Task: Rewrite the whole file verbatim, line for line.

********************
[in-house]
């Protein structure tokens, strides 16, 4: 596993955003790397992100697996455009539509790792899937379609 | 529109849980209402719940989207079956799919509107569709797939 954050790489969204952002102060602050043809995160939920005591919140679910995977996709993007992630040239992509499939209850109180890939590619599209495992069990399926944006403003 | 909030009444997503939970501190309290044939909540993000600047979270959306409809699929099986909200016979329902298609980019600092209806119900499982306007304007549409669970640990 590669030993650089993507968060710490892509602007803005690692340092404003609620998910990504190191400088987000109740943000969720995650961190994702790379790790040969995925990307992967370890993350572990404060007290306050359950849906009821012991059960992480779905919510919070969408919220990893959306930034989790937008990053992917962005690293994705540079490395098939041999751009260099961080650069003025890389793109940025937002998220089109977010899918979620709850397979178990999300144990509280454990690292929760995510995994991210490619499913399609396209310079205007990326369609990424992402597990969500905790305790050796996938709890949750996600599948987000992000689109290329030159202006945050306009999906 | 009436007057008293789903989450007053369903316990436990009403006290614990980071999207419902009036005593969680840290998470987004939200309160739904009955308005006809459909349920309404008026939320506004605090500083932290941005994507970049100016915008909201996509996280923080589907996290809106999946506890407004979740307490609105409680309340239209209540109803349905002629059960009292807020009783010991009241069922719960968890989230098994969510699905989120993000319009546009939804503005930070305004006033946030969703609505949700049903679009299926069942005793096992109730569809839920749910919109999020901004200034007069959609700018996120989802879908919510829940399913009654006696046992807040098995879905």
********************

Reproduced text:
[in-house]
């Protein structure tokens, strides 16, 4: 596993955003790397992100697996455009539509790792899937379609 | 529109849980209402719940989207079956799919509107569709797939 954050790489969204952002102060602050043809995160939920005591919140679910995977996709993007992630040239992509499939209850109180890939590619599209495992069990399926944006403003 | 909030009444997503939970501190309290044939909540993000600047979270959306409809699929099986909200016979329902298609980019600092209806119900499982306007304007549409669970640990 590669030993650089993507968060710490892509602007803005690692340092404003609620998910990504190191400088987000109740943000969720995650961190994702790379790790040969995925990307992967370890993350572990404060007290306050359950849906009821012991059960992480779905919510919070969408919220990893959306930034989790937008990053992917962005690293994705540079490395098939041999751009260099961080650069003025890389793109940025937002998220089109977010899918979620709850397979178990999300144990509280454990690292929760995510995994991210490619499913399609396209310079205007990326369609990424992402597990969500905790305790050796996938709890949750996600599948987000992000689109290329030159202006945050306009999906 | 009436007057008293789903989450007053369903316990436990009403006290614990980071999207419902009036005593969680840290998470987004939200309160739904009955308005006809459909349920309404008026939320506004605090500083932290941005994507970049100016915008909201996509996280923080589907996290809106999946506890407004979740307490609105409680309340239209209540109803349905002629059960009292807020009783010991009241069922719960968890989230098994969510699905989120993000319009546009939804503005930070305004006033946030969703609505949700049903679009299926069942005793096992109730569809839920749910919109999020901004200034007069959609700018996120989802879908919510829940399913009654006696046992807040098995879905």